When you find pimples on your tattoo after it’s healed (or while it’s fresh), it may be acne, but it also could be a skin condition like milia. According to our experts, small whiteheads or closed comedones may form on tattooed skin due to clogged pores, while milia, which are pearl-like cysts, may develop due to trapped skin cells within the tattoo’s needle wounds. To avoid complications with fresh tattoos, always follow the aftercare instructions the artist provides.

Potential contributing factors to pimples on tattoos

Tattooing damages the skin, causing potential side effects like redness, bleeding, and swelling. This process, including the aftercare provided by your artist, may contribute to developing skin reactions on your ink, including pimple-like bumps.⁴ Here are a few factors that may contribute to pimples on tattoos:

  • Irritation: Getting tattooed can irritate the skin, which may trigger breakouts.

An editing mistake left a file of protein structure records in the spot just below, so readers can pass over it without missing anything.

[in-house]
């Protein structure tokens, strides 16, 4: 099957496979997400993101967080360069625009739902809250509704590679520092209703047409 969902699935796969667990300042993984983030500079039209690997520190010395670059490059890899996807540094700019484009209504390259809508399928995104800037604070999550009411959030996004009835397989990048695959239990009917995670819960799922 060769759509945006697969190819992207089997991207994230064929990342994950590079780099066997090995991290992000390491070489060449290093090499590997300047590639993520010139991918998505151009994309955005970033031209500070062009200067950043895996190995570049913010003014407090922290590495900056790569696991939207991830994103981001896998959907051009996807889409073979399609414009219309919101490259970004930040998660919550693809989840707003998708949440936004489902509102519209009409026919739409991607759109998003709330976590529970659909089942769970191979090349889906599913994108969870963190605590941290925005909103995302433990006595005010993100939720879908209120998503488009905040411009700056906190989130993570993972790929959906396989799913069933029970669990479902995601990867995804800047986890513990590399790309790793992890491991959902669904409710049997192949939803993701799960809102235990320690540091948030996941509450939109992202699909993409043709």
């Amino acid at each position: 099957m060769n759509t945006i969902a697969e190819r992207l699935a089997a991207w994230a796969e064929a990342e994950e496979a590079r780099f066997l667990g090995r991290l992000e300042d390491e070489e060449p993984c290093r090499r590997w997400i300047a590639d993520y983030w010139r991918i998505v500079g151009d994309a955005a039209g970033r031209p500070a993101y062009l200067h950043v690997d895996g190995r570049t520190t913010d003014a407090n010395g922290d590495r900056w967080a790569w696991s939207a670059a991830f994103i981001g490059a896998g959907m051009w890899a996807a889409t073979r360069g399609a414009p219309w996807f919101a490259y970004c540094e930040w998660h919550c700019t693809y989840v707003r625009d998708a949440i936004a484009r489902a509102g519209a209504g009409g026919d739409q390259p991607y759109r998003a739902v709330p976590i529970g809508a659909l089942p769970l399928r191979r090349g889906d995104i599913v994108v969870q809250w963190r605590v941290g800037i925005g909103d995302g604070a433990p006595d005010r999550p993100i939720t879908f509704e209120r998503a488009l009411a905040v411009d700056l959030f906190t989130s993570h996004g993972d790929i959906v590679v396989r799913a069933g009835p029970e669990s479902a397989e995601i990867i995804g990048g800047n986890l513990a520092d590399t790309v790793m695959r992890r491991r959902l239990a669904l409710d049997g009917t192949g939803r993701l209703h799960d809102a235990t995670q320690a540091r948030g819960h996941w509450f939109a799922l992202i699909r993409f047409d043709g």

• Moisture: An essential part of tattoo aftercare is avoiding moisture—this is why many tattoo artists cover fresh tattoos in plastic wrap. When new tattoos come into contact with excess moisture, this may damage the appearance of the tattoo and potentially contribute to pimples.

  • Constriction: Covering a fresh tattoo in tight clothing or bandages may contribute to excess moisture developing in the tattoo area, which may also contribute to pimples.

  • Acne: If you have acne-prone skin, this may cause you to develop pimples on your existing tattoos. 

  • Sun exposure: Some people develop a sun allergy on their inked skin after getting tattooed. This allergic reaction may include an itchy rash of tiny bumps.⁵

  • Allergies: According to the American Academy of Dermatology, you may develop small, pimple-like bumps on your tattoo if you’re allergic to a specific color of ink.⁶ This is particularly likely with red tattoo ink.⁷

How to get rid of pimples on your tattoo

Pimples on tattoos are challenging, but thankfully, there are ways to treat them. Here are a few tips to help you get rid of acne on your tattoo: 

  • Use salicylic acid: Try a topical product that contains salicylic acid (a beta hydroxy acid), such as Curology’s Acne Body Wash. This ingredient can help unclog pores.⁸